Turkey Day Trivia!
10/29/2015 11:15AM ● Published by David Norby
© Christos Georghiou/fotolia
TURKEY DAY TRIVIA!
Fun Facts about the First Thanksgiving
· The Plymouth Pilgrims were the first to celebrate the Thanksgiving.
· The Wampanoag Indians were the people who taught the Pilgrims how to cultivate the land.
· The Pilgrim leader, Governor William Bradford, had organized the first Thanksgiving feast in 1621. He invited the neighboring Wampanoag Indians to the feast.
· The first Thanksgiving celebration lasted three days.
· Mashed potatoes, pumpkin pies, popcorn, milk, corn on the cob, and cranberries were not foods present on the first Thanksgiving's feast table.
· Lobster, rabbit, chicken, fish, squashes, beans, chestnuts, hickory nuts, onions, leeks, dried fruits, maple syrup, honey, radishes, cabbage, carrots, eggs and goat cheese are thought to have made up the first Thanksgiving feast.
· The pilgrims didn't use forks; they ate with spoons, knives and their fingers.
Thanksgiving Facts throughout History
· Benjamin Franklin wanted the turkey to be the national bird of the U.S.
· Sarah Josepha Hale, an American magazine editor, persuaded Abraham Lincoln to declare Thanksgiving a national holiday. She is also the author of the popular nursery rhyme "Mary Had a Little Lamb."
· Abraham Lincoln issued a 'Thanksgiving Proclamation' on third of October 1863 and officially set aside the last Thursday of November as the national day for Thanksgiving.
· The annual Macy's Thanksgiving Day Parade tradition began in the 1920s.
· In 1939, President Roosevelt proclaimed that Thanksgiving would take place on November 23rd, not November 30th, as a way to spur economic growth and extend the Christmas shopping season.
· Congress passed a law on December 26, 1941, ensuring that all Americans would celebrate a unified Thanksgiving on the fourth Thursday of November every year.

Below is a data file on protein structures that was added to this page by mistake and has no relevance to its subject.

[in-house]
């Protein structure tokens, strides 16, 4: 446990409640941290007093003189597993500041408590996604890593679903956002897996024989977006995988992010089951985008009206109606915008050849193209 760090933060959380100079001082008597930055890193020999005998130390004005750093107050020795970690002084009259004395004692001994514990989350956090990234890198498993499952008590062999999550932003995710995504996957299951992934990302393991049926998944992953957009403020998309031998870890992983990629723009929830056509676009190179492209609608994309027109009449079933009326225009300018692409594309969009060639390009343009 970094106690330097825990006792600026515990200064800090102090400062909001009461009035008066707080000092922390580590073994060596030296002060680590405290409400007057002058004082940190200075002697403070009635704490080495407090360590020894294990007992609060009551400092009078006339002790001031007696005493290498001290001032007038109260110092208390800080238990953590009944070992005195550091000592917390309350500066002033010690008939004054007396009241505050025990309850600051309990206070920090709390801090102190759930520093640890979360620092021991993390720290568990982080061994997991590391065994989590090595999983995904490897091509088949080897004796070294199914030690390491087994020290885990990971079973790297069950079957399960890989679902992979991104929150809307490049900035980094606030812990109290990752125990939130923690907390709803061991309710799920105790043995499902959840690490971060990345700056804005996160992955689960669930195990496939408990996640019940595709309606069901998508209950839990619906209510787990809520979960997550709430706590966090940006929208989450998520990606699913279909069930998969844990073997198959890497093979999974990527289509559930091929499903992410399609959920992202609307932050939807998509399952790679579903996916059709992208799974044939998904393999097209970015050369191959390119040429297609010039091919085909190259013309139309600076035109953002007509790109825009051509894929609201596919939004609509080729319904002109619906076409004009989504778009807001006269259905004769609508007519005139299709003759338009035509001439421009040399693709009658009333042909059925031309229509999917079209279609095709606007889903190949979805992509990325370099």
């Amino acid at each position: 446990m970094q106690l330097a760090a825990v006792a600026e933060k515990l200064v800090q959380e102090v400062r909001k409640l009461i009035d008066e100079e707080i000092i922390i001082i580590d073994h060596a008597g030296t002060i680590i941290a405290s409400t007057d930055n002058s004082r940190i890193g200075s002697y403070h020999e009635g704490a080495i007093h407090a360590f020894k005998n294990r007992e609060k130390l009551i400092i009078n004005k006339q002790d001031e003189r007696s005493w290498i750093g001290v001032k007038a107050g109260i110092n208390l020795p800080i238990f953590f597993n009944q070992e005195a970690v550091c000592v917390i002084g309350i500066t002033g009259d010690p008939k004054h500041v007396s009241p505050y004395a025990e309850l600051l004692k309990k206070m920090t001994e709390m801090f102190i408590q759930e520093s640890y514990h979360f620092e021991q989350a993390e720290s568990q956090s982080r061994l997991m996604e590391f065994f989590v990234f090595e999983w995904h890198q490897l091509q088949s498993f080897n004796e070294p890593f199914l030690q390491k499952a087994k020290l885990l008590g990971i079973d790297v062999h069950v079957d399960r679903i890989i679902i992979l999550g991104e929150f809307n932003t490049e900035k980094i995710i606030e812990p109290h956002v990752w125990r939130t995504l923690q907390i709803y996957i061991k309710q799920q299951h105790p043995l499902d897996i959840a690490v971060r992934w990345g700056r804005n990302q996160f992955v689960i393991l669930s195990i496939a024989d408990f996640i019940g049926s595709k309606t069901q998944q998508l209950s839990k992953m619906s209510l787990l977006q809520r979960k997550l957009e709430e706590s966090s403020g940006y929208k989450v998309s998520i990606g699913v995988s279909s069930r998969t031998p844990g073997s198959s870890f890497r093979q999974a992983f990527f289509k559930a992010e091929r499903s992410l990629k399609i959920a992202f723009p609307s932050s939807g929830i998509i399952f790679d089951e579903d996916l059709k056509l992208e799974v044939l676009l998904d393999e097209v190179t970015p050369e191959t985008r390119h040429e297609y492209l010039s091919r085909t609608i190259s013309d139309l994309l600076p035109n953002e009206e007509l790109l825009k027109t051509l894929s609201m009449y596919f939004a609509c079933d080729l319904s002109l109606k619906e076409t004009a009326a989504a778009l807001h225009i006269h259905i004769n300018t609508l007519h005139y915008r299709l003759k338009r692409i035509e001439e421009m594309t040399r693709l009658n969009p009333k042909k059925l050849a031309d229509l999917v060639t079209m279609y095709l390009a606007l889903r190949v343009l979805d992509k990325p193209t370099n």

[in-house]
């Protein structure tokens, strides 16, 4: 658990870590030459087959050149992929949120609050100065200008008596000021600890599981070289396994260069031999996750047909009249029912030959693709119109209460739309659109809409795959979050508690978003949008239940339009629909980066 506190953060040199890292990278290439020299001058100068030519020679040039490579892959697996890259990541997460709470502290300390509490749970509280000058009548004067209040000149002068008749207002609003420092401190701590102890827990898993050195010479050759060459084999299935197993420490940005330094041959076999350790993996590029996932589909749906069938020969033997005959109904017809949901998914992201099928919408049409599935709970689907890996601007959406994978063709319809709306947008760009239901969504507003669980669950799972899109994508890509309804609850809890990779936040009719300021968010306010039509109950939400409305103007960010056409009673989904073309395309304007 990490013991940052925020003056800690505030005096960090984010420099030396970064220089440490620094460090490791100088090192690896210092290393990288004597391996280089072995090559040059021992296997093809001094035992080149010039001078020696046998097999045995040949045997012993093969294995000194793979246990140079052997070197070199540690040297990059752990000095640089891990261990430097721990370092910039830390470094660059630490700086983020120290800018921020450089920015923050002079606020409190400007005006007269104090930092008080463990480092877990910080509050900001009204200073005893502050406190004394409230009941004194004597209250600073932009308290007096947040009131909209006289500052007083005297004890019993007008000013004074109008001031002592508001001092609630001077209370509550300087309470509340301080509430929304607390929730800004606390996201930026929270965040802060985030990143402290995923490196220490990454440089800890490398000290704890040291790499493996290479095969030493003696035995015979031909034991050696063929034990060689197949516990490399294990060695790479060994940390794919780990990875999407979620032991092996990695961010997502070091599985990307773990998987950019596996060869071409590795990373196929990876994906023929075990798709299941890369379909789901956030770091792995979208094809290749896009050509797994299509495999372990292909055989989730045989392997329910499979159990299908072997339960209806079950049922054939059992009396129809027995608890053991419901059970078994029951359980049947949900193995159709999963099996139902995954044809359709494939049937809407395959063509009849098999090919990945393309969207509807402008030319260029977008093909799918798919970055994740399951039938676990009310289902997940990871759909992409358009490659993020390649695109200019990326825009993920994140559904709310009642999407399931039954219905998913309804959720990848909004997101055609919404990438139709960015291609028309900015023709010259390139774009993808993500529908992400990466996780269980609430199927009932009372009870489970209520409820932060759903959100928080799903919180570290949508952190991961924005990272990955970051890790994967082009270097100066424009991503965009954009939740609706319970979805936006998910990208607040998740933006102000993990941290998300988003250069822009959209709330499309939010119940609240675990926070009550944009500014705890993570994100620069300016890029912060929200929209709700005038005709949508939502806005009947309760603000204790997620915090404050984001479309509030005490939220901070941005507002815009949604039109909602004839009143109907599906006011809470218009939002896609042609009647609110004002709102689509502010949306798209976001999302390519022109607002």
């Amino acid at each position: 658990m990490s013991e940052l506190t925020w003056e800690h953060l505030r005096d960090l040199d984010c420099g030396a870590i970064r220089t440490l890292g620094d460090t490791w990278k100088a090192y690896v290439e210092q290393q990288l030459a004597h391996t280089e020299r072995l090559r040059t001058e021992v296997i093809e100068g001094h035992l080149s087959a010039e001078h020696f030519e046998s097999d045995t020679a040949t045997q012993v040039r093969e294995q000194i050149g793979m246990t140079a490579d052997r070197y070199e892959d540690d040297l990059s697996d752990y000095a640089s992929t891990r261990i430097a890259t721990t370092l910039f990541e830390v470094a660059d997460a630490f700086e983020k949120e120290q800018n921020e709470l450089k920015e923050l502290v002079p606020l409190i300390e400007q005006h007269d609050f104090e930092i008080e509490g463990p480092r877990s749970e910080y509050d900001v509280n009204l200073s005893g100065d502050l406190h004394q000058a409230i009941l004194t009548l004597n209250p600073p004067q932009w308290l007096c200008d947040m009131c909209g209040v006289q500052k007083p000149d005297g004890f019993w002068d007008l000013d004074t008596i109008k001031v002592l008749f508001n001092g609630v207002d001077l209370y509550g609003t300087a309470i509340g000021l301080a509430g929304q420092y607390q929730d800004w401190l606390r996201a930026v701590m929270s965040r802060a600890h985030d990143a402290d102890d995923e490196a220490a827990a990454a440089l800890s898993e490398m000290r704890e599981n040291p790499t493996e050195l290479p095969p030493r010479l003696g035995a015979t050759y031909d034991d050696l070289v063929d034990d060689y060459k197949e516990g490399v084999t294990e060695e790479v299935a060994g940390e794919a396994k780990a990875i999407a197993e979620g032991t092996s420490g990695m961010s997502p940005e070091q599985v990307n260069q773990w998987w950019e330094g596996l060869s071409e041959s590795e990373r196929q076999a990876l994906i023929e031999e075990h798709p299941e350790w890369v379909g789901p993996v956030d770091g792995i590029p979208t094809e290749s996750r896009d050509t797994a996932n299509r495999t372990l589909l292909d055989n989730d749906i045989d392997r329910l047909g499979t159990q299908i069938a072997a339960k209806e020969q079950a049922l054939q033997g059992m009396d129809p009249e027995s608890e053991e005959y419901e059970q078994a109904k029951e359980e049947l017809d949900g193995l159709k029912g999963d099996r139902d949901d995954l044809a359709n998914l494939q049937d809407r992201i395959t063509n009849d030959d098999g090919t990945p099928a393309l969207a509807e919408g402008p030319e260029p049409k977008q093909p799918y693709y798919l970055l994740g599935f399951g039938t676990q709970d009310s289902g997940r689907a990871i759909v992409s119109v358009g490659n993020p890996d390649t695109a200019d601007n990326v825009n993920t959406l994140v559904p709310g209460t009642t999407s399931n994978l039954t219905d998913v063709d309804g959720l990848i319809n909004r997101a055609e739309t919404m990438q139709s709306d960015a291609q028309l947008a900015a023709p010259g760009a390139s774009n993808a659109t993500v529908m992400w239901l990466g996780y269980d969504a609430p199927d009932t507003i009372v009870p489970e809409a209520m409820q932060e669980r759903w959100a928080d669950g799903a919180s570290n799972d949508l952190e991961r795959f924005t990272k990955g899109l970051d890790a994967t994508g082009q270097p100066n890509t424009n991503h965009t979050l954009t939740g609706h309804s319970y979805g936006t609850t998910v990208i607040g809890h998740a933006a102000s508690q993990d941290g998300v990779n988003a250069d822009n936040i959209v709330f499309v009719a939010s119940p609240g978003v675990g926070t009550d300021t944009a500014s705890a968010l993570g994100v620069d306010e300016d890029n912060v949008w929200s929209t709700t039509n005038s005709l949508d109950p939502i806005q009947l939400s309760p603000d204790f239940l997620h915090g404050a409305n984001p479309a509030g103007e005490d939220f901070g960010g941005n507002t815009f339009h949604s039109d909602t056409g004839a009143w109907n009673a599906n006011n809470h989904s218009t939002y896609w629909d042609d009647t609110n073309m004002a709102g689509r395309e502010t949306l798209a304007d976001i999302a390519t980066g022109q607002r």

· Since 1947, the National Turkey Federation has presented a live turkey and two dressed turkeys to the President. The President does not eat the live turkey. He "pardons" it and allows it to live out its days on a historical farm.
Fun Facts about Thanksgiving Today
· In the U.S., about 280 million turkeys are sold for the Thanksgiving celebrations.
· Each year, the average American eats somewhere between 16-18 pounds of turkey.
· Californians are the largest consumers of turkey in the U.S.
· Although, Thanksgiving is widely considered an American holiday, it is also celebrated on the second Monday in October in Canada.
Fun Turkey Facts
· The average weight of a turkey purchased at Thanksgiving is 15 pounds.
· The heaviest turkey ever raised was 86 pounds, about the size of a large dog.
· A 15-pound turkey usually has about 70 percent white meat and 30 percent dark meat.
· The five most popular ways to serve leftover turkey is as a sandwich, in stew, chili or soup, casseroles and as a burger.
· Turkey has more protein than chicken or beef.
· Turkeys will have 3,500 feathers at maturity.
· Male turkeys gobble. Hens do not. They make a clucking noise.
· Commercially raised turkeys cannot fly.
· Turkeys have heart attacks. The U.S. Air Force was doing test runs and breaking the sound barrier and nearby turkeys dropped dead of heart attacks.
· Turkeys have poor night vision.
· It takes 75-80 pounds of feed to raise a 30-pound tom turkey.
· A 16-week-old turkey is called a fryer. A five-to-seven-month-old turkey is called a young roaster.
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